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The series $\sum_{n=1}^\infty \frac{\sin n }{\sqrt{n}}$ is clearly convergence as can be shown with the Dirichlet's test. But what is this value and how to evaluate this sum to get a closed form solution?

With WolframAlpha I arrive for example at:

$$\dfrac{1}{2} i (Li_{1/2}(e^{-i}) - Li_{1/2}(e^i))≈1.04398 $$

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  • $\begingroup$ Most series don't have a closed-form, this is one of them $\endgroup$
    – reuns
    Commented Dec 14, 2019 at 4:55

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This is a Clausen function of order 1/2 given by

$$\operatorname{Si}_{1/2}(1)=\sum_{n=1}^\infty\frac{\sin(n)}{\sqrt n}$$

By applying Euler's formula for $\sin(z)=\frac1{2i}(e^{iz}-e^{-iz})$ one gets the relation to the polylogarithm:

$$\operatorname{Si}_{1/2}(1)=\frac1{2i}(\operatorname{Li}_{1/2}(e^i)-\operatorname{Li}_{1/2}(e{-i}i))$$

Quicker numerical evaluation can be done using various relations such as the above. Applying a more brute force approach, one may take the Cesaro summation:

$$\operatorname{Si}_{1/2}(1)=\lim_{n\to\infty}\frac1n\sum_{k=1}^n\sum_{j=1}^k\frac{\sin(j)}{\sqrt j}$$

Evaluating the above at $n=33208$ gives us

$$\operatorname{Si}_{1/2}(1)\simeq1.0439773797177627$$

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  • $\begingroup$ Being "surprised" by your result, I made a few calculations. I think that I never saw something slower. Cheers :-) $\endgroup$ Commented Dec 14, 2019 at 15:55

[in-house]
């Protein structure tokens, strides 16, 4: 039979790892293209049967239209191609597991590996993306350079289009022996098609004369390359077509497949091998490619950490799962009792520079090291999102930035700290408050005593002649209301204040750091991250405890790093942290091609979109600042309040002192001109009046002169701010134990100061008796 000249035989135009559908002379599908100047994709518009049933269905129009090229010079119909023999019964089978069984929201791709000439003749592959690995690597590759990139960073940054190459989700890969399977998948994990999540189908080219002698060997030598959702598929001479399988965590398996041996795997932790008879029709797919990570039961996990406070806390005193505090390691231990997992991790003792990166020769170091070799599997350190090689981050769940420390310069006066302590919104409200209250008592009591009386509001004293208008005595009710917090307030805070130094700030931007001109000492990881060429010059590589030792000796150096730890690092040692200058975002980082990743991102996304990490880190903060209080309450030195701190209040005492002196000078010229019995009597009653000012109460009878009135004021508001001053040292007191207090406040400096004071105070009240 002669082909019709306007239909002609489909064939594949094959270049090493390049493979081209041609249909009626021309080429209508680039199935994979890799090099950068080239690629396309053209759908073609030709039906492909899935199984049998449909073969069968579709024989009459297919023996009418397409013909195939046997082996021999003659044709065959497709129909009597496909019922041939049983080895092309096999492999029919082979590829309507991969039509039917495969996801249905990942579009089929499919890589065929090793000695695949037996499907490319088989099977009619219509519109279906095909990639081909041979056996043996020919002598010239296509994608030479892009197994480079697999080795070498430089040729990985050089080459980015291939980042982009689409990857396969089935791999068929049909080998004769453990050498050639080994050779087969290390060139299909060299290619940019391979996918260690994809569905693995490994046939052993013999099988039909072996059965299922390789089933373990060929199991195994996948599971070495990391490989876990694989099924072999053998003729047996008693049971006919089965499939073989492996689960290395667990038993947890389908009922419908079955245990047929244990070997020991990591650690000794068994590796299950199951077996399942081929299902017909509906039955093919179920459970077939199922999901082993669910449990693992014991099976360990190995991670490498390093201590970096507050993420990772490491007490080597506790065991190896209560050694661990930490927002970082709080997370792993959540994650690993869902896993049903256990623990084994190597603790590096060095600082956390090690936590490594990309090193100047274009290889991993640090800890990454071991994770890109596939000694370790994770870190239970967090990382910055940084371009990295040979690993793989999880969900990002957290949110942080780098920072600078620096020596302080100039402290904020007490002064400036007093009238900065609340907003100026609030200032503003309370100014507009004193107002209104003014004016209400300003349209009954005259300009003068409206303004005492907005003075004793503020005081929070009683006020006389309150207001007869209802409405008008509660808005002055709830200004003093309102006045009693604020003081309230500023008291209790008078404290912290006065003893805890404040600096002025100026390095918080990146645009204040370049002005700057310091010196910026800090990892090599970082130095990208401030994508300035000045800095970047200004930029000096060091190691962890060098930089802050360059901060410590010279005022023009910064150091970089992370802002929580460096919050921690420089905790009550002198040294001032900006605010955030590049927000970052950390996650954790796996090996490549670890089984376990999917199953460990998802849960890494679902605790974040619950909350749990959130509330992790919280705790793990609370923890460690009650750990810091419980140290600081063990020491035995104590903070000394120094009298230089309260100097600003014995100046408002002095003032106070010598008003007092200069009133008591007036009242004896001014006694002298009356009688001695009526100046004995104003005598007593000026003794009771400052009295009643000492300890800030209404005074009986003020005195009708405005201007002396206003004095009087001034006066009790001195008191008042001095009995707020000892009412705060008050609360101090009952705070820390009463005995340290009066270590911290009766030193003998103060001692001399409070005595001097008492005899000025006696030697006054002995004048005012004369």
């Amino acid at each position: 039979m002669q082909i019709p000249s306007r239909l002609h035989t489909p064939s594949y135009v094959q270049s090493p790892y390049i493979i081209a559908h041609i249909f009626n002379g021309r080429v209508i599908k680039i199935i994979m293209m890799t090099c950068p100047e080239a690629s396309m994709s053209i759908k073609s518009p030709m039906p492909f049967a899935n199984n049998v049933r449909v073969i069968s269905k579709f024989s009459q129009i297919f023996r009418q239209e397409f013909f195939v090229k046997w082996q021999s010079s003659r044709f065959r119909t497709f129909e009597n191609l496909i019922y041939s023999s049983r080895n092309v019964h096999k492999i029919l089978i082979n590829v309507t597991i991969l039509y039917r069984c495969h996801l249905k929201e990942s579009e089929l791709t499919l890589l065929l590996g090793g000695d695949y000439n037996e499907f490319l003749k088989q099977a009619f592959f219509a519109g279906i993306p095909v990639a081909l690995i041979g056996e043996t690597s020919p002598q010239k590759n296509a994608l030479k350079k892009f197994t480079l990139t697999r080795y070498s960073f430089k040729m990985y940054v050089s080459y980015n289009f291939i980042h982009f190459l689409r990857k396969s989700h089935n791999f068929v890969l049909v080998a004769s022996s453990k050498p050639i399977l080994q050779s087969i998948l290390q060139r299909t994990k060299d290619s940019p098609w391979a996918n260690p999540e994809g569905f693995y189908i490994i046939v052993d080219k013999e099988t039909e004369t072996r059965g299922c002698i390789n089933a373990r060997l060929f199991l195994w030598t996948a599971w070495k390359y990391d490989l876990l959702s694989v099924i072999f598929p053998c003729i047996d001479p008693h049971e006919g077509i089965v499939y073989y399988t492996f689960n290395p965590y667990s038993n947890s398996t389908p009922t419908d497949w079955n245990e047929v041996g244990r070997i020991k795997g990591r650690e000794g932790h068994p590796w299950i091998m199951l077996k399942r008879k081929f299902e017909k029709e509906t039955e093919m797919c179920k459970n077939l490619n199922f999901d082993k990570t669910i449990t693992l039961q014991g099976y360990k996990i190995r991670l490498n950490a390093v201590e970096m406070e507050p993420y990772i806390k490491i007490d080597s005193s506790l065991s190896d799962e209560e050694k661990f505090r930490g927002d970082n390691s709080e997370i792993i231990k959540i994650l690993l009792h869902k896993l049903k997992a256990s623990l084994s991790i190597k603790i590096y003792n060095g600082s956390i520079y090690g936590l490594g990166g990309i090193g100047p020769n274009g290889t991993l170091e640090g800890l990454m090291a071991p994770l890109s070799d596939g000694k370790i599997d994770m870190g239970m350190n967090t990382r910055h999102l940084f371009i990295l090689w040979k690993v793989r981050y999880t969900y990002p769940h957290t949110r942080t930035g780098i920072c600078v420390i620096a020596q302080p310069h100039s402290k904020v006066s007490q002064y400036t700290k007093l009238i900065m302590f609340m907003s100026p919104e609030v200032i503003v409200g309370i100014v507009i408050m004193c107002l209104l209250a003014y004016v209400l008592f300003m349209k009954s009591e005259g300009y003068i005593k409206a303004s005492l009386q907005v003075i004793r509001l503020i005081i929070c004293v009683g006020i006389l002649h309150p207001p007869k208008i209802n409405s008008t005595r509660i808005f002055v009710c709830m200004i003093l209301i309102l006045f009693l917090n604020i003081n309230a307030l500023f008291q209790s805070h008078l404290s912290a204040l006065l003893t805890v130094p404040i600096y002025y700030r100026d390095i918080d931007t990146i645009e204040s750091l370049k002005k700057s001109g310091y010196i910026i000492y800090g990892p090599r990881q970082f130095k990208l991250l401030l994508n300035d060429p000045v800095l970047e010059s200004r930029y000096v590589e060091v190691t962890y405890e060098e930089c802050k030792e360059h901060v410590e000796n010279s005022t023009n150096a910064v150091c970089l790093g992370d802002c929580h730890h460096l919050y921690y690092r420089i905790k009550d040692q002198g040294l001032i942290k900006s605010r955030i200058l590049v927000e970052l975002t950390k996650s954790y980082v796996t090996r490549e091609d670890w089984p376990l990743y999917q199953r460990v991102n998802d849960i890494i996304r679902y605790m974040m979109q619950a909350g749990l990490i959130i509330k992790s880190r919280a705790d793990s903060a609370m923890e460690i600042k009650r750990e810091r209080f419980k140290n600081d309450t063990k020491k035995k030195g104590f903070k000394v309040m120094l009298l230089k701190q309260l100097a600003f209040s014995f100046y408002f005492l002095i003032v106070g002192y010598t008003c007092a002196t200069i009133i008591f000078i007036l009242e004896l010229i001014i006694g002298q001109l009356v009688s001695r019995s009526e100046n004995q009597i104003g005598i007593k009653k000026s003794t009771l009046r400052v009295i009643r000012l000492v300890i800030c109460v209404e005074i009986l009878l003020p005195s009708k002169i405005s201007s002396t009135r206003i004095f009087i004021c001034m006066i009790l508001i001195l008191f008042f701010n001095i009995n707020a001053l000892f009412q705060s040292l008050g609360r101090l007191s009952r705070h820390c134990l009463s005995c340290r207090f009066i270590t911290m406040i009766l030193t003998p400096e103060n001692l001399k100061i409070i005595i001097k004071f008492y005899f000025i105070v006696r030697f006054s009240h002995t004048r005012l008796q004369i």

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Another possible form is $$\sum_{n=1}^\infty \frac{\sin (n)}{\sqrt{n}}=\Im\left(\sum_{n=1}^\infty \frac{e^{in}}{\sqrt{n}}\right)=\Im\left(\text{Li}_{\frac{1}{2}}\left(e^{-i}\right)\right)$$ which can rewrite as $$\sum_{n=1}^\infty \frac{\sin (n)}{\sqrt{n}}=\Im\left(\frac{(-1)^{1/4} \zeta \left(\frac{1}{2},1-\frac{1}{2 \pi }\right)+(-1)^{3/4} \zeta \left(\frac{1}{2},\frac{1}{2 \pi }\right)}{i\sqrt{2} }\right)$$ and its numerical value is $$1.04398210284916152745329487258675045979090714472261220374895285877066908586$$ which is quite close to $$\frac{1+2\log (5)}{20 (\zeta (3)-1)}=1.043982105$$

Edit

What looked interesting (at least to me) was to compute the partial sum $$S_k=\sum_{n=1}^{10^k}\frac{\sin (n)}{\sqrt{n}}$$ Using double precision, some results $$\left( \begin{array}{cc} 1 & 1.2080477203 \\ 2 & 0.9400223327 \\ 3 & 1.0407653236 \\ 4 & 1.0511687406 \\ 5 & 1.0469310313 \\ 6 & 1.0429497497 \\ 7 & 1.0443111845 \\ 8 & 1.0440619434 \\ 9 & 1.0439664828 \\ \cdots & \cdots \\ \infty & 1.0439821028 \end{array} \right)$$

Quite slow, isn't it ?

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  • $\begingroup$ You don't want to compute the series at powers of tens, but rather at near multiples of $2\pi$. It converges a tad faster if you choose your bound like so. $\endgroup$ Commented Dec 14, 2019 at 17:05
  • $\begingroup$ @SimplyBeautifulArt. I made it that way on purpose. Cheers :-) $\endgroup$ Commented Dec 15, 2019 at 8:42

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